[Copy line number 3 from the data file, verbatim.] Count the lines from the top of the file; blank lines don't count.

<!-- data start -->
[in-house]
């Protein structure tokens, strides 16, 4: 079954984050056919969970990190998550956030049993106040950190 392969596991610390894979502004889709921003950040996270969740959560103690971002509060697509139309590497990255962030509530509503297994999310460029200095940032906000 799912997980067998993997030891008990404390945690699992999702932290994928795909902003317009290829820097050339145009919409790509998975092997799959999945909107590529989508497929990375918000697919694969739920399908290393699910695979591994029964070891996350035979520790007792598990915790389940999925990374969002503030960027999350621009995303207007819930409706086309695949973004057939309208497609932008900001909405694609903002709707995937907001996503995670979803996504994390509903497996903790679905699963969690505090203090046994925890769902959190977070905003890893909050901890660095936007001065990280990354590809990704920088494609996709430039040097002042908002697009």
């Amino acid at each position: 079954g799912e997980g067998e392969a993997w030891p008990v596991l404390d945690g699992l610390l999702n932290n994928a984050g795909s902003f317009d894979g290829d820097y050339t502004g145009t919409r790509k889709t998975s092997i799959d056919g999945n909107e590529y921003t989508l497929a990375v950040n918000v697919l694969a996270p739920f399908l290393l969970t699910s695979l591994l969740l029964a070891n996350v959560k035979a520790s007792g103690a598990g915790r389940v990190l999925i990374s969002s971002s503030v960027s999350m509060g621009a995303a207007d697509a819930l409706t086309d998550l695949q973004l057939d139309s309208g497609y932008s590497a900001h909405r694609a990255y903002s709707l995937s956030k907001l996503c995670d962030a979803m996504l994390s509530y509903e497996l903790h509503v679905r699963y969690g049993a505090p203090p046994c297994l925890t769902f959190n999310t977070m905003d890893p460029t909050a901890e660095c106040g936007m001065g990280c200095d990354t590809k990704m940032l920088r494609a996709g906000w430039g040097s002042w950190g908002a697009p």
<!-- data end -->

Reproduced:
């Amino acid at each position: 079954g799912e997980g067998e392969a993997w030891p008990v596991l404390d945690g699992l610390l999702n932290n994928a984050g795909s902003f317009d894979g290829d820097y050339t502004g145009t919409r790509k889709t998975s092997i799959d056919g999945n909107e590529y921003t989508l497929a990375v950040n918000v697919l694969a996270p739920f399908l290393l969970t699910s695979l591994l969740l029964a070891n996350v959560k035979a520790s007792g103690a598990g915790r389940v990190l999925i990374s969002s971002s503030v960027s999350m509060g621009a995303a207007d697509a819930l409706t086309d998550l695949q973004l057939d139309s309208g497609y932008s590497a900001h909405r694609a990255y903002s709707l995937s956030k907001l996503c995670d962030a979803m996504l994390s509530y509903e497996l903790h509503v679905r699963y969690g049993a505090p203090p046994c297994l925890t769902f959190n999310t977070m905003d890893p460029t909050a901890e660095c106040g936007m001065g990280c200095d990354t590809k990704m940032l920088r494609a996709g906000w430039g040097s002042w950190g908002a697009p």